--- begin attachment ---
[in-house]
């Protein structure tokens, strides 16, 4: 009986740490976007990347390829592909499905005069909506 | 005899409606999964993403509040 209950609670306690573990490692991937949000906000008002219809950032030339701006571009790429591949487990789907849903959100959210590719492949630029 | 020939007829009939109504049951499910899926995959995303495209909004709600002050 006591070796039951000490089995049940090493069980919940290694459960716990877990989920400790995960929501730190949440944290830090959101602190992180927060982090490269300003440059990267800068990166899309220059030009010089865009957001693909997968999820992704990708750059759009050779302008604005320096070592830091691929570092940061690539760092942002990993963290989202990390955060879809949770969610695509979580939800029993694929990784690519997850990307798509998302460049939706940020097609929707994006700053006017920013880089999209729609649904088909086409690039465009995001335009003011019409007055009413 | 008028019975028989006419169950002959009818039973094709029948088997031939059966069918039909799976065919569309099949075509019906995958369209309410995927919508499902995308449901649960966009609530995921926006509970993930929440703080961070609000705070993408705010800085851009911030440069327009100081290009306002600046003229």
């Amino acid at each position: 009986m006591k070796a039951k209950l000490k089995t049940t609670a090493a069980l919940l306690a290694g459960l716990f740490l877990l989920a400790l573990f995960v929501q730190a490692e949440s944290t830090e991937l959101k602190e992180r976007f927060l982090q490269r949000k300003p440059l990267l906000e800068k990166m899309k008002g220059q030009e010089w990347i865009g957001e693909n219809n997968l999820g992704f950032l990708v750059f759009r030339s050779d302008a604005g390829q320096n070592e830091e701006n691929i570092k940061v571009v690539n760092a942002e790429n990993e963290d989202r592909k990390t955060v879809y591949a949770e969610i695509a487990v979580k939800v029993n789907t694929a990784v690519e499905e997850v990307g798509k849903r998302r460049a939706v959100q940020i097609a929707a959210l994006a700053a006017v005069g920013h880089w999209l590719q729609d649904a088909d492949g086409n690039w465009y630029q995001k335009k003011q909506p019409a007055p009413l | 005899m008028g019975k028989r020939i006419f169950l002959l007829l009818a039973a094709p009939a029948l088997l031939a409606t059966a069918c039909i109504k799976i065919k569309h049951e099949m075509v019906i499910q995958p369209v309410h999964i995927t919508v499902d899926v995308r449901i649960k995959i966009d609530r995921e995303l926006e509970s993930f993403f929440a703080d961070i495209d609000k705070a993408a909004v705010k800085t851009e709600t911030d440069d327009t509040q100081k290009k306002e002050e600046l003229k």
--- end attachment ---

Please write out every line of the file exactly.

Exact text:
[in-house]
């Protein structure tokens, strides 16, 4: 009986740490976007990347390829592909499905005069909506 | 005899409606999964993403509040 209950609670306690573990490692991937949000906000008002219809950032030339701006571009790429591949487990789907849903959100959210590719492949630029 | 020939007829009939109504049951499910899926995959995303495209909004709600002050 006591070796039951000490089995049940090493069980919940290694459960716990877990989920400790995960929501730190949440944290830090959101602190992180927060982090490269300003440059990267800068990166899309220059030009010089865009957001693909997968999820992704990708750059759009050779302008604005320096070592830091691929570092940061690539760092942002990993963290989202990390955060879809949770969610695509979580939800029993694929990784690519997850990307798509998302460049939706940020097609929707994006700053006017920013880089999209729609649904088909086409690039465009995001335009003011019409007055009413 | 008028019975028989006419169950002959009818039973094709029948088997031939059966069918039909799976065919569309099949075509019906995958369209309410995927919508499902995308449901649960966009609530995921926006509970993930929440703080961070609000705070993408705010800085851009911030440069327009100081290009306002600046003229």
């Amino acid at each position: 009986m006591k070796a039951k209950l000490k089995t049940t609670a090493a069980l919940l306690a290694g459960l716990f740490l877990l989920a400790l573990f995960v929501q730190a490692e949440s944290t830090e991937l959101k602190e992180r976007f927060l982090q490269r949000k300003p440059l990267l906000e800068k990166m899309k008002g220059q030009e010089w990347i865009g957001e693909n219809n997968l999820g992704f950032l990708v750059f759009r030339s050779d302008a604005g390829q320096n070592e830091e701006n691929i570092k940061v571009v690539n760092a942002e790429n990993e963290d989202r592909k990390t955060v879809y591949a949770e969610i695509a487990v979580k939800v029993n789907t694929a990784v690519e499905e997850v990307g798509k849903r998302r460049a939706v959100q940020i097609a929707a959210l994006a700053a006017v005069g920013h880089w999209l590719q729609d649904a088909d492949g086409n690039w465009y630029q995001k335009k003011q909506p019409a007055p009413l | 005899m008028g019975k028989r020939i006419f169950l002959l007829l009818a039973a094709p009939a029948l088997l031939a409606t059966a069918c039909i109504k799976i065919k569309h049951e099949m075509v019906i499910q995958p369209v309410h999964i995927t919508v499902d899926v995308r449901i649960k995959i966009d609530r995921e995303l926006e509970s993930f993403f929440a703080d961070i495209d609000k705070a993408a909004v705010k800085t851009e709600t911030d440069d327009t509040q100081k290009k306002e002050e600046l003229k």